Northrop Grumman Manta Ray Could be the Future of the U.S. Navy

Manta Ray Future of U.S. Navy
April 9, 2024 Topic: Security Region: Americas Blog Brand: The Buzz Tags: U.S. NavyNavyMilitaryDefenseManta RaySubmarines

Northrop Grumman Manta Ray Could be the Future of the U.S. Navy

The U.S. Navy's future fleet may transition from traditional warships and submarines to a more innovative force featuring Uncrewed Underwater Vehicles (UUVs) like the "Manta Ray."


Summary: The U.S. Navy's future fleet may transition from traditional warships and submarines to a more innovative force featuring Uncrewed Underwater Vehicles (UUVs) like the "Manta Ray." Northrop Grumman has unveiled a prototype of this extra-large glider UUV, designed to perform long-duration, payload-capable missions undersea without human support, a breakthrough achieved through a DARPA program. Resembling its namesake, the Manta Ray is equipped with dual rear propellers, capable of operating in deep oceanic regions beyond human reach, developed in collaboration with the renewable energy company Seatrec. This modular UUV, potentially serving as a mother ship for smaller UUVs, could undertake roles in undersea mapping, mine detection, and passive surveillance, enhancing maritime security. Alongside the recently introduced Orca XLUUV by Boeing, the Manta Ray represents the Navy's shift towards autonomous, versatile undersea platforms for dominance in contested waters.

Manta Ray: The U.S. Navy's Future? 

The United States Navy of the future will not consist of a fleet of massive battleships. Instead, it could include dozens, perhaps even hundreds of "Manta Rays" – not the large "winged fish that frequent tropical waters, but an Uncrewed Underwater Vehicle (UUV) that does sort of resemble the creatures.


Northrop Grumman recently completed the assembly of its full-size Manta Ray UUV prototype, and on Monday released the first image of the UUV.

"A new class of UUV, it is an extra-large glider that will operate long-duration, long-range and payload-capable undersea missions without need for on-site human logistics," the aerospace and defense firm announced. "Manta Ray was built through a Defense Advanced Research Projects Agency (DARPA) program aimed at advancing key technologies to benefit future UUV designs, including techniques to manage energy, increased payload capacity, low-power propulsion and more."

Its design was modeled on the aquatic creature, and it is reported to be outfitted with two rear propellers for movement, while it was also designed to operate for extended periods in oceanic environments inaccessible to humans. The UUV was developed in partnership with Seatrec – a renewable energy company – to enhance the understanding of marine environments and operate independently for extended periods.

According to Northrop Grumman, it is "payload-capable to support a variety of missions," while it can operate without the need for on-site human logistics. It can anchor to the seafloor and hibernate in a low-power state, while it is also modular, which could allow for different mission-specific components.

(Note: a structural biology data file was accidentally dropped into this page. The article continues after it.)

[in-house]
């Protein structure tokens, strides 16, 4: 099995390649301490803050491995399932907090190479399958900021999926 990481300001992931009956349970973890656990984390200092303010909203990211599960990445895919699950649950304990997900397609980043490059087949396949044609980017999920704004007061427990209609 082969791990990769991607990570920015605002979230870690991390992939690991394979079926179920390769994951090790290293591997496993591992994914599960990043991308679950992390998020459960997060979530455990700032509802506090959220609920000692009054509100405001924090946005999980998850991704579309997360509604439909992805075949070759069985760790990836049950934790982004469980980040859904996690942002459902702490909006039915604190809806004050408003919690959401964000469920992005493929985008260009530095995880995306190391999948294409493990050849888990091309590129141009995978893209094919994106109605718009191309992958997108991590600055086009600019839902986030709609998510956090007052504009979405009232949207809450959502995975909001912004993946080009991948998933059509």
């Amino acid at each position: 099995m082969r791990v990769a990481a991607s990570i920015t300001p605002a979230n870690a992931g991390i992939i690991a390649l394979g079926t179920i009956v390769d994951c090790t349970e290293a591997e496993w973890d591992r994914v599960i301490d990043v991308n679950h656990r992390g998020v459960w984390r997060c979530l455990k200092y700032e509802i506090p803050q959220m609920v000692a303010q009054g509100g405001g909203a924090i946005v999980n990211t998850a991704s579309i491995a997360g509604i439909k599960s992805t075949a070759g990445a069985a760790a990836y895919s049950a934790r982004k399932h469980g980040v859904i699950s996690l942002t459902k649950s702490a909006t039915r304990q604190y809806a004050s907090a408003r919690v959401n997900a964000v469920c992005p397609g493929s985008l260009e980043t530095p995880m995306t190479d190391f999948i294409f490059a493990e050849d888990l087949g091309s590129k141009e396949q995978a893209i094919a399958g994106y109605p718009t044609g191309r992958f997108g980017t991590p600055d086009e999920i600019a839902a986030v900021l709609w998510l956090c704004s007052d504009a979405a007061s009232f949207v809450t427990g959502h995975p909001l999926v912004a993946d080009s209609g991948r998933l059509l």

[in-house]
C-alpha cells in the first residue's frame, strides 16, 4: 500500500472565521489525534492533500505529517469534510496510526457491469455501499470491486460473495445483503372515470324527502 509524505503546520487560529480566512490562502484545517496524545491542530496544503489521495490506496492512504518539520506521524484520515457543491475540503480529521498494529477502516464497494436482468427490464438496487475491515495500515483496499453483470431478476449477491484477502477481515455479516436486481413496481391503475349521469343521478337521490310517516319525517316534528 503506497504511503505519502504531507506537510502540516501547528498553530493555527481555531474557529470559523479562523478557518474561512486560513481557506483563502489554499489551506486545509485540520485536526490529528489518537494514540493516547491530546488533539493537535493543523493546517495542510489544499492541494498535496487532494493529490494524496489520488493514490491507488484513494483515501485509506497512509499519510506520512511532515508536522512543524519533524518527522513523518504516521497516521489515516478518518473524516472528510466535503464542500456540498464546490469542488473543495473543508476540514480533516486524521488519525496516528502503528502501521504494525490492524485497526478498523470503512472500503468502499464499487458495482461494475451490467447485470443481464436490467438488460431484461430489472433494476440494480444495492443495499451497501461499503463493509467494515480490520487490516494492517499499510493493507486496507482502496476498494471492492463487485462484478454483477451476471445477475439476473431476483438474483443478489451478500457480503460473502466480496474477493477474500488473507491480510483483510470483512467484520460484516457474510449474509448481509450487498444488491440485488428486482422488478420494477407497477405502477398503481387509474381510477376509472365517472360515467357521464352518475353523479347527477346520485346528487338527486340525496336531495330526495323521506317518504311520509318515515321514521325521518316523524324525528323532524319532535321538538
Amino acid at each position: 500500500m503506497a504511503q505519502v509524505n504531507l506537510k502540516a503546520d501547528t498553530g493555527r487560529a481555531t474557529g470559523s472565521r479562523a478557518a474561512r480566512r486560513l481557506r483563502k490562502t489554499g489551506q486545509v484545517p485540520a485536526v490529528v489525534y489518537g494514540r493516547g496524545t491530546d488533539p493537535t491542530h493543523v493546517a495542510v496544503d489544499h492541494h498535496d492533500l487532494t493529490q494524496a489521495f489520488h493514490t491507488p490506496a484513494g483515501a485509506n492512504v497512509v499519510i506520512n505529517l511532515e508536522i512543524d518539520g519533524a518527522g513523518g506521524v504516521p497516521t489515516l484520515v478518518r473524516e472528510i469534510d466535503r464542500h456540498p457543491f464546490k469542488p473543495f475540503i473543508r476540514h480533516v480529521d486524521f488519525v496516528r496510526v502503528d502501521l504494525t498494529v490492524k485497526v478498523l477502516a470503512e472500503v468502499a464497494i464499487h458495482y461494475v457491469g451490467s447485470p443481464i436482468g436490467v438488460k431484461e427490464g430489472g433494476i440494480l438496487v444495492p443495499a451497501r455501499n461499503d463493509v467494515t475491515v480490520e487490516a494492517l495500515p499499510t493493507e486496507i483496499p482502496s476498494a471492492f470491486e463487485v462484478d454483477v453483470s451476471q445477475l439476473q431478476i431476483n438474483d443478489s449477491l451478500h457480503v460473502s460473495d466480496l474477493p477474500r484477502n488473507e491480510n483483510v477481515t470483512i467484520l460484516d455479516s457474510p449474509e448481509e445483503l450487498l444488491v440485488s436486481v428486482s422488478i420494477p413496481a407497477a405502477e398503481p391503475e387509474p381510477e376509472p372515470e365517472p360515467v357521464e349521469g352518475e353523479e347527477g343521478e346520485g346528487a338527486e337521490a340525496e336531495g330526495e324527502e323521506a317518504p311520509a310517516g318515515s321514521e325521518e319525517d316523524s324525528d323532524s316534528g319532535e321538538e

The U.S. Navy hasn't disclosed exactly what roles the UUV could be employed in, nor have the dimensions of the Manta Ray been disclosed. However, it is apparently large enough that it could serve as a mother ship for smaller UUVs. It was designed for easy transport and assembly on-site from five standard shipping containers, so it could likely be launched from a dock or even a ship at sea.

There is speculation that the Mantra Ray could be outfitted to conduct undersea mapping, mine detection, and passive surveillance. In the latter role, it could be utilized to monitor for underwater threats to a carrier strike group or even aid in protecting commercial shipping.

Northrop Grumman was awarded a Phase 2 contract in 2021 to continue work on the Manta Ray program that began a year earlier. Phase 2 called for North Grumman Systems Corporation and Martin Defense Group to each build a full-scale tech demonstrator.

According to DARPA, during Phase 1 of the program, performers designed and conducted preliminary testing on novel approaches in energy management, UUV reliability, biofouling and corrosion control, navigation, and undersea obstacle avoidance, among other areas that directly enable long-endurance missions.

Aquatic Platforms

The Manta Ray isn't the only UUV being developed for the U.S. Navy, and it was in December that the sea service received its first Orca extra-large unmanned underwater vehicle (XLUUV) from Boeing. More than a decade of pioneering work went into developing Orca, a new class of autonomous submarines that can perform long-duration critical missions in contested and changing waters. The Orca XLUUV can perform long-duration critical missions to achieve undersea maritime dominance in changing environments and contested waters.

The U.S. Navy had called for the XLUUV to be adaptable so that it could perform surveillance, submerged, surface, and electronic combat, as well as minesweeping operations.

Author Experience and Expertise: Peter Suciu

Peter Suciu is a Michigan-based writer. He has contributed to more than four dozen magazines, newspapers, and websites with over 3,200 published pieces over a twenty-year career in journalism. He regularly writes about military hardware, firearms history, cybersecurity, politics, and international affairs. Peter is also a Contributing Writer for Forbes and Clearance Jobs. You can follow him on Twitter: @PeterSuciu.

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